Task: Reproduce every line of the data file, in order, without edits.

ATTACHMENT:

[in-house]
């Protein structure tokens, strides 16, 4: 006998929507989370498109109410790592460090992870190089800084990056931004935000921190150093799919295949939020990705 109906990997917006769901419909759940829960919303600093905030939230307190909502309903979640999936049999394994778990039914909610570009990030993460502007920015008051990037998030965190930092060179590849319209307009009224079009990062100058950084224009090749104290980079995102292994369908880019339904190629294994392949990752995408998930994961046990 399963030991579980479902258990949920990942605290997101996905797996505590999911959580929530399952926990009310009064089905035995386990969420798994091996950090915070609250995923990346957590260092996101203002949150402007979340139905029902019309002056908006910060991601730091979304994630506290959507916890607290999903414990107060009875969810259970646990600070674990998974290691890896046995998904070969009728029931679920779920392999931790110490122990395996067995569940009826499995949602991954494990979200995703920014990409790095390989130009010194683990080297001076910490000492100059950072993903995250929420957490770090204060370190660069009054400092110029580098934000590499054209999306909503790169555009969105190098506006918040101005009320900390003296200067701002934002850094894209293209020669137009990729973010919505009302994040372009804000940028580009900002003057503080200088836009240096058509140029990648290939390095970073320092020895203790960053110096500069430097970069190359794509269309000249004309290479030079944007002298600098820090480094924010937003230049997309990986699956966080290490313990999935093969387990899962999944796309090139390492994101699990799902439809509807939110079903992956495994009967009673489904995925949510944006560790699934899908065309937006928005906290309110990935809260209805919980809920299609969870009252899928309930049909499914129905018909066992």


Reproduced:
[in-house]
């Protein structure tokens, strides 16, 4: 006998929507989370498109109410790592460090992870190089800084990056931004935000921190150093799919295949939020990705 109906990997917006769901419909759940829960919303600093905030939230307190909502309903979640999936049999394994778990039914909610570009990030993460502007920015008051990037998030965190930092060179590849319209307009009224079009990062100058950084224009090749104290980079995102292994369908880019339904190629294994392949990752995408998930994961046990 399963030991579980479902258990949920990942605290997101996905797996505590999911959580929530399952926990009310009064089905035995386990969420798994091996950090915070609250995923990346957590260092996101203002949150402007979340139905029902019309002056908006910060991601730091979304994630506290959507916890607290999903414990107060009875969810259970646990600070674990998974290691890896046995998904070969009728029931679920779920392999931790110490122990395996067995569940009826499995949602991954494990979200995703920014990409790095390989130009010194683990080297001076910490000492100059950072993903995250929420957490770090204060370190660069009054400092110029580098934000590499054209999306909503790169555009969105190098506006918040101005009320900390003296200067701002934002850094894209293209020669137009990729973010919505009302994040372009804000940028580009900002003057503080200088836009240096058509140029990648290939390095970073320092020895203790960053110096500069430097970069190359794509269309000249004309290479030079944007002298600098820090480094924010937003230049997309990986699956966080290490313990999935093969387990899962999944796309090139390492994101699990799902439809509807939110079903992956495994009967009673489904995925949510944006560790699934899908065309937006928005906290309110990935809260209805919980809920299609969870009252899928309930049909499914129905018909066992």